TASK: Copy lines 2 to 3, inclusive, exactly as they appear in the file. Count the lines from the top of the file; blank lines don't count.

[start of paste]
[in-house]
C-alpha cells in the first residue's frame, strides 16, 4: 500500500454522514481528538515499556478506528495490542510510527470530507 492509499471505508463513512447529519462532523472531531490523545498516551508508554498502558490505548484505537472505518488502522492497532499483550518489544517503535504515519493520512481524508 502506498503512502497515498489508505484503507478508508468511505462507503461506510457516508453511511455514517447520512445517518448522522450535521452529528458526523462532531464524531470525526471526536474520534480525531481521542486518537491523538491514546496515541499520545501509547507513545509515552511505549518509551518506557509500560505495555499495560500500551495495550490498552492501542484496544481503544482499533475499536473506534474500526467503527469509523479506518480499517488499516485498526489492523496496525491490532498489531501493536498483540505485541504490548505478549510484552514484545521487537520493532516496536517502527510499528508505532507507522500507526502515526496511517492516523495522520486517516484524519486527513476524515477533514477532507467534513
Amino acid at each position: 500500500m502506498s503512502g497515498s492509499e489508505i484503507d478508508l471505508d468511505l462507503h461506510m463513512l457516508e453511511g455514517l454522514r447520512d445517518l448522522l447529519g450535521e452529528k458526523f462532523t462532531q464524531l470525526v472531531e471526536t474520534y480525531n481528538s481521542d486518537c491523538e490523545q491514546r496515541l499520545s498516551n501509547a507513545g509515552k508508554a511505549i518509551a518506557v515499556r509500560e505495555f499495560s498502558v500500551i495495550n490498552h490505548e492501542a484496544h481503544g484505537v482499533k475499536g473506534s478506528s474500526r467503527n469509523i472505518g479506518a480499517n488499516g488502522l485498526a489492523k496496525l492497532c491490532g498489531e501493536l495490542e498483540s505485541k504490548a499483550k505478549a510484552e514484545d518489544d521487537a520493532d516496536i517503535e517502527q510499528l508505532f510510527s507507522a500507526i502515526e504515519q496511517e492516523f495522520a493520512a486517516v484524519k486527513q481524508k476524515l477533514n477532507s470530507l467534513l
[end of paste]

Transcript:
C-alpha cells in the first residue's frame, strides 16, 4: 500500500454522514481528538515499556478506528495490542510510527470530507 492509499471505508463513512447529519462532523472531531490523545498516551508508554498502558490505548484505537472505518488502522492497532499483550518489544517503535504515519493520512481524508 502506498503512502497515498489508505484503507478508508468511505462507503461506510457516508453511511455514517447520512445517518448522522450535521452529528458526523462532531464524531470525526471526536474520534480525531481521542486518537491523538491514546496515541499520545501509547507513545509515552511505549518509551518506557509500560505495555499495560500500551495495550490498552492501542484496544481503544482499533475499536473506534474500526467503527469509523479506518480499517488499516485498526489492523496496525491490532498489531501493536498483540505485541504490548505478549510484552514484545521487537520493532516496536517502527510499528508505532507507522500507526502515526496511517492516523495522520486517516484524519486527513476524515477533514477532507467534513
Amino acid at each position: 500500500m502506498s503512502g497515498s492509499e489508505i484503507d478508508l471505508d468511505l462507503h461506510m463513512l457516508e453511511g455514517l454522514r447520512d445517518l448522522l447529519g450535521e452529528k458526523f462532523t462532531q464524531l470525526v472531531e471526536t474520534y480525531n481528538s481521542d486518537c491523538e490523545q491514546r496515541l499520545s498516551n501509547a507513545g509515552k508508554a511505549i518509551a518506557v515499556r509500560e505495555f499495560s498502558v500500551i495495550n490498552h490505548e492501542a484496544h481503544g484505537v482499533k475499536g473506534s478506528s474500526r467503527n469509523i472505518g479506518a480499517n488499516g488502522l485498526a489492523k496496525l492497532c491490532g498489531e501493536l495490542e498483540s505485541k504490548a499483550k505478549a510484552e514484545d518489544d521487537a520493532d516496536i517503535e517502527q510499528l508505532f510510527s507507522a500507526i502515526e504515519q496511517e492516523f495522520a493520512a486517516v484524519k486527513q481524508k476524515l477533514n477532507s470530507l467534513l